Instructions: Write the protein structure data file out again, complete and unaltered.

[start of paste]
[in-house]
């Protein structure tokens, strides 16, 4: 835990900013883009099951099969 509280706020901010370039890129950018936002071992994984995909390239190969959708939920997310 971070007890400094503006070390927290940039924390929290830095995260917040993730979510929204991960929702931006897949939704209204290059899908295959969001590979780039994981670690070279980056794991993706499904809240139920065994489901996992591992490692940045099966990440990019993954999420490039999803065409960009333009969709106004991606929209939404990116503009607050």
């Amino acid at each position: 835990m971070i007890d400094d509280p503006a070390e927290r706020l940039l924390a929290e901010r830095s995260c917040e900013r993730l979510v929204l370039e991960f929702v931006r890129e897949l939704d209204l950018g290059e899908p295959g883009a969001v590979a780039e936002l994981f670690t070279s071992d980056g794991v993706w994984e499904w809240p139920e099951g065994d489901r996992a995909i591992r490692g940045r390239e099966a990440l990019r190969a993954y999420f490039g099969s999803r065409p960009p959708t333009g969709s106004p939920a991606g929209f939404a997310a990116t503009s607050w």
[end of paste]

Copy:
[in-house]
């Protein structure tokens, strides 16, 4: 835990900013883009099951099969 509280706020901010370039890129950018936002071992994984995909390239190969959708939920997310 971070007890400094503006070390927290940039924390929290830095995260917040993730979510929204991960929702931006897949939704209204290059899908295959969001590979780039994981670690070279980056794991993706499904809240139920065994489901996992591992490692940045099966990440990019993954999420490039999803065409960009333009969709106004991606929209939404990116503009607050």
């Amino acid at each position: 835990m971070i007890d400094d509280p503006a070390e927290r706020l940039l924390a929290e901010r830095s995260c917040e900013r993730l979510v929204l370039e991960f929702v931006r890129e897949l939704d209204l950018g290059e899908p295959g883009a969001v590979a780039e936002l994981f670690t070279s071992d980056g794991v993706w994984e499904w809240p139920e099951g065994d489901r996992a995909i591992r490692g940045r390239e099966a990440l990019r190969a993954y999420f490039g099969s999803r065409p960009p959708t333009g969709s106004p939920a991606g929209f939404a997310a990116t503009s607050w």